Hi.

My name is Alyonka Larionov. 

I am a Host, Producer, Storyteller + Podcaster.

I practice Social Engineering by Creating Community + Gatherings where I facilitate Safe Spaces to Moderate Conversations on Authenticity, Transparency, Empathy, Vulnerability, Compassion, Story/Truth/Flaws, and the Human Condition.

I believe in empowering Emotional Intelligence.

LIVE.IN.LOVE

11 Days in Moscow. A few takeaways.

11 Days in Moscow. A few takeaways.

It's been exactly eleven days since I arrived in Moscow. What should feel like days, feels like an eternity. I have not stopped moving, meeting, talking, engaging, questioning, learning, observing. It's not unlike me in any other city, however, this city is unlike any other city. The energy is constant and vibrant and enticing and grand. Like the architecture and the streets and the people walking them. My moments of stillness have been few and far between. Here are the most important ones.

1. Sitting through a Rachmaninoff Performance at the Tchaikovsky Concert Hall. 90 minutes of pure silence, aside from a few gasps of awe from the conductors bodily movements. 

2. Following the shuffle of my Grandfather's slippered footsteps as he set up his spotless one bedroom apartment for tea. Every spoon, tea cup, plate, napkin, food has it's place. Eat up he'd say intermittently throughout his stories of war, poverty and loss. The man is 90 and moves with such grace a prima ballerina would be envious.

3. Sitting, late night, at a table of hockey players as my eyes visibly rolled out of my head wondering "is this it? is this as far as your mind will go?" (i try not to judge but in this case it was particularly hard not to...i say this openly as I assume they'll never read this newsletter)

4. Walking down the path outside of the infamous Luzhniki Stadium with a 17 year-old, cigarette in hand, production assistant as he spoke of politics, history, and the human condition. The only response I could muster was "can I have your number?" I'm still not quite sure if this action was appropriate or not.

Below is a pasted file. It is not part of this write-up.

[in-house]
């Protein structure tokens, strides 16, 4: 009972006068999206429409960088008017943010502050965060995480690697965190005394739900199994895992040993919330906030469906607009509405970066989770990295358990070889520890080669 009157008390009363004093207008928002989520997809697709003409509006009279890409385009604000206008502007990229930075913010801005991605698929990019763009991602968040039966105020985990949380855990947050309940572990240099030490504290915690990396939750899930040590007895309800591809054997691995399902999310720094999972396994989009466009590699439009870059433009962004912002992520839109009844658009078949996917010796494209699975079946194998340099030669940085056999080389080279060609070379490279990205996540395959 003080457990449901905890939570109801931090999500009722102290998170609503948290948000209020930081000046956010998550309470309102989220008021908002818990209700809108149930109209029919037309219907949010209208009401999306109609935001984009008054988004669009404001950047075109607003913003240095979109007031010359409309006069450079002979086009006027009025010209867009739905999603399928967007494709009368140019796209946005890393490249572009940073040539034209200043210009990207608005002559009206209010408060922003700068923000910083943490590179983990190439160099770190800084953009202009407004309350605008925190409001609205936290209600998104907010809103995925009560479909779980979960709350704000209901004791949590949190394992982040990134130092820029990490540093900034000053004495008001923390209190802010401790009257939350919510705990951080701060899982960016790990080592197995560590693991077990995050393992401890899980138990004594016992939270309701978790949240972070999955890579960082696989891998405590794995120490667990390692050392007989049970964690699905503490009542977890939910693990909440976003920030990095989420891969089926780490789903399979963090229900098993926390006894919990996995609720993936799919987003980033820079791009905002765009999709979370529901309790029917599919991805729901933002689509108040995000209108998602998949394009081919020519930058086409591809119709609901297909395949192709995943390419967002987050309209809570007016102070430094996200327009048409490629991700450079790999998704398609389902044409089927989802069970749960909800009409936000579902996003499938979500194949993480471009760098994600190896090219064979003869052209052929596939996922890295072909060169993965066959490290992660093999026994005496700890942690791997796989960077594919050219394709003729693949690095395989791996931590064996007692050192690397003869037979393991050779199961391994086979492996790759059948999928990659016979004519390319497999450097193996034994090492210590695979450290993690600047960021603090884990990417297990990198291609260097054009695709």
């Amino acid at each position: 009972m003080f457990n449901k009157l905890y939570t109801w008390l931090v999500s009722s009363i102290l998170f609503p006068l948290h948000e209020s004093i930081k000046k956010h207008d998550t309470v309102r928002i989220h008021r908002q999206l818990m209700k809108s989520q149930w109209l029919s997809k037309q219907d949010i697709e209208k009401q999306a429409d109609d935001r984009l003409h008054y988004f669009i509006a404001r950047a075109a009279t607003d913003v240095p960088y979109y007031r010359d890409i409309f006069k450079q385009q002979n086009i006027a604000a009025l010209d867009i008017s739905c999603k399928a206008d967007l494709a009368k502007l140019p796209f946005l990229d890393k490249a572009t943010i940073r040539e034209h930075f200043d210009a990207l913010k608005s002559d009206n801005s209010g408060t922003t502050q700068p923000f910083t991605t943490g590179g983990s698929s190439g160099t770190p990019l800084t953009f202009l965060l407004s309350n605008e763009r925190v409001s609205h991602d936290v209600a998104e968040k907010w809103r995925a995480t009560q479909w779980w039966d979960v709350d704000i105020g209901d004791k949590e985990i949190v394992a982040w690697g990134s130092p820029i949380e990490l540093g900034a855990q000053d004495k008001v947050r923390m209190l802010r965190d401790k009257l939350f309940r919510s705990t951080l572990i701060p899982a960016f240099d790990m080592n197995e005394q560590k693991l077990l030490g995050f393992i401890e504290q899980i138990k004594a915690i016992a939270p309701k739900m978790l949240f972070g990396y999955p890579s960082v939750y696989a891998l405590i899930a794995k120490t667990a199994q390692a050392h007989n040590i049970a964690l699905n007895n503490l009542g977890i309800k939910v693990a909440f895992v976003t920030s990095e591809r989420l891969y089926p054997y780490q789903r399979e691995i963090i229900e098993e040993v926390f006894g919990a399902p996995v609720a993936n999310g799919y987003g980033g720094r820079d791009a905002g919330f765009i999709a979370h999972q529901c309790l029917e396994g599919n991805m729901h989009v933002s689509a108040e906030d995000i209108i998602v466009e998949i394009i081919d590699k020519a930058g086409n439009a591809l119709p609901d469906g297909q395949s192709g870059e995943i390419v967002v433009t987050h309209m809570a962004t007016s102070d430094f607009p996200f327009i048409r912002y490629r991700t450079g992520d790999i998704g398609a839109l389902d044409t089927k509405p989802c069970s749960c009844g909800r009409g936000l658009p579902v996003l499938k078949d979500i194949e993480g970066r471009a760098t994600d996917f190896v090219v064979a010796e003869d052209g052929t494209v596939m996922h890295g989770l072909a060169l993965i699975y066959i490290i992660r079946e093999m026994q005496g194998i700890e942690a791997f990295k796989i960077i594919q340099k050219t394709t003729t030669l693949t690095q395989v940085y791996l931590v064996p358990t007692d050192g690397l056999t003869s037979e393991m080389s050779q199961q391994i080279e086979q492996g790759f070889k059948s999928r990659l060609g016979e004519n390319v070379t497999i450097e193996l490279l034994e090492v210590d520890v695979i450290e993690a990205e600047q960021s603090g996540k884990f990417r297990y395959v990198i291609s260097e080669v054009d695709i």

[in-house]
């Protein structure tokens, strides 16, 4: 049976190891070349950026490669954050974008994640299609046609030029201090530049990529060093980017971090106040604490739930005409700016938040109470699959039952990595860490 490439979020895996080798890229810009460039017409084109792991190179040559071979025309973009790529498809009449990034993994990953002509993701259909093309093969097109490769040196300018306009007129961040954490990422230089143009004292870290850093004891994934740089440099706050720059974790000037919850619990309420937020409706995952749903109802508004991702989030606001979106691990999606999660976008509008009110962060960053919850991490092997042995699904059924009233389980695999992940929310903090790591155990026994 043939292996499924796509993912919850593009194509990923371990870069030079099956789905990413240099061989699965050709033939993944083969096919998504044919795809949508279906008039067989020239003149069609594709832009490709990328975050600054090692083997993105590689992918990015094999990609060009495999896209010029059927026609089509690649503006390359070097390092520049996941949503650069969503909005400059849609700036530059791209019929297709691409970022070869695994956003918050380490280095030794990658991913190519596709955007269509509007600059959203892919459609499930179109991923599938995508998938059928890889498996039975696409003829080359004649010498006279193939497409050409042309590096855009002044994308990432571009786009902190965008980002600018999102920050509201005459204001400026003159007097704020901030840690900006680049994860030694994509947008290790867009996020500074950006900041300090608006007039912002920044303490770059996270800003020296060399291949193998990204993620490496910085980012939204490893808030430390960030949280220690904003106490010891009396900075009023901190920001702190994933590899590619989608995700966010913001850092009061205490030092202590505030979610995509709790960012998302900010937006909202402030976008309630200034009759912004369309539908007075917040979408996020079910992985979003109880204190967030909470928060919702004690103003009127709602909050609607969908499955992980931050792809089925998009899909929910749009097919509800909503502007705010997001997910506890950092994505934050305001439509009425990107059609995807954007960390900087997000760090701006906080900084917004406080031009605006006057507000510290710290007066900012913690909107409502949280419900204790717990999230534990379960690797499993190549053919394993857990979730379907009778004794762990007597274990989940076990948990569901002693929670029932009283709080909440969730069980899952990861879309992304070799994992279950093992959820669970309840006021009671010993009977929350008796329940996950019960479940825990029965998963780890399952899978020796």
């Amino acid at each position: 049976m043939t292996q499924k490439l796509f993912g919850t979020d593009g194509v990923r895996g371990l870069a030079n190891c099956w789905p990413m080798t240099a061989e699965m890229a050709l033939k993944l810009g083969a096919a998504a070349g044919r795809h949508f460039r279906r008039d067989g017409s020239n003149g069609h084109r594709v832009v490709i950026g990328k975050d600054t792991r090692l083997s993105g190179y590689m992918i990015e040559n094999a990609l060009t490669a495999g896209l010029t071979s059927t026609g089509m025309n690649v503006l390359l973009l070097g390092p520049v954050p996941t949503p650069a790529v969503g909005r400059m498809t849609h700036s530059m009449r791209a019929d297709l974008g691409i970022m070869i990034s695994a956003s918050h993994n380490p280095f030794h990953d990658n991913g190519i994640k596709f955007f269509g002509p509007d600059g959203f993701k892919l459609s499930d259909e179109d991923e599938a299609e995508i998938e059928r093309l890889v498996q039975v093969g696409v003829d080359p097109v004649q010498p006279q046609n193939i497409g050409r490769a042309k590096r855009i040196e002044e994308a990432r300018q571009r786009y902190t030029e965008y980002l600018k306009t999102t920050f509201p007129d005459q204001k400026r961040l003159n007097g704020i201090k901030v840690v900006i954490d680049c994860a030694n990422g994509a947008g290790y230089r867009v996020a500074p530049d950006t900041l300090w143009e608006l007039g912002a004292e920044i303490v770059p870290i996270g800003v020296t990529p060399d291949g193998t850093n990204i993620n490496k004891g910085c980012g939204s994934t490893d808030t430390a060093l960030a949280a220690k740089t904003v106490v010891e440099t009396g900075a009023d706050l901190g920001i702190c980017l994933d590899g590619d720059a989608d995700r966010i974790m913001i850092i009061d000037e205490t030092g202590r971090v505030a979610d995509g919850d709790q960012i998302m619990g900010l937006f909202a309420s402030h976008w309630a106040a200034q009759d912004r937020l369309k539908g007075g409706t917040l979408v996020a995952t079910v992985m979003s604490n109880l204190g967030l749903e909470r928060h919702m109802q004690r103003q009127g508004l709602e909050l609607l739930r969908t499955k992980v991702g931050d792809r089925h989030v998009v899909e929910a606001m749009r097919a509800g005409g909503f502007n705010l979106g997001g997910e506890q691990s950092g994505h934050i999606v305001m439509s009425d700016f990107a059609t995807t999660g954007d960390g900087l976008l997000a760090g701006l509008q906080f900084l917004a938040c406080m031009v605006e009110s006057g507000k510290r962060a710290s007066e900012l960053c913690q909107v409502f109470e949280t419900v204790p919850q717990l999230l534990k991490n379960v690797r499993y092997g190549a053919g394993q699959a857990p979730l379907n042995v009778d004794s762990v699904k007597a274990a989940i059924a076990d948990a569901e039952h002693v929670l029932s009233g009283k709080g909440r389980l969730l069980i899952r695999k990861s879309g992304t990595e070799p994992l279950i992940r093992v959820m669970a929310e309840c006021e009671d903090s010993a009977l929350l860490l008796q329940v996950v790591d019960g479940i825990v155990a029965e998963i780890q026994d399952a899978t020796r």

5. Listening to uber driver after uber driver giving reason for why Putin is the man. There are too many reasons to list but majority of my conversations leaned towards pro-putin - not that there is, or will be, an alternative - but those voicing their opinions were happy "enough" to be able to put food on their table. There were of course those who cannot stand him but that's a post for another time.

There's much more to my time here. Much more than that. What I feel is that at some point, when I start traveling more consistently, I will need to figure out a better format to capture all that I observe, soak-in and learn. I could write for hours but this is a newsletter and as such, it should be concise. 

What I will say is that I feel that in this day and age, although we are insanely connected, we consume mostly surface level shit, and that's just not good enough. There's so much more happening below the surface. SO MUCH TO UNDERSTAND. All it takes is to ask that "stupid" or "obvious" or "ignorant" question to open up what could have been a closed discussion. The truth is that people are willing to talk. We've just got to do a better job of listening.

Tel Aviv Living: Why Americans are way too busy.

Tel Aviv Living: Why Americans are way too busy.

Counting Down to my ONE YEAR of Recovery

Counting Down to my ONE YEAR of Recovery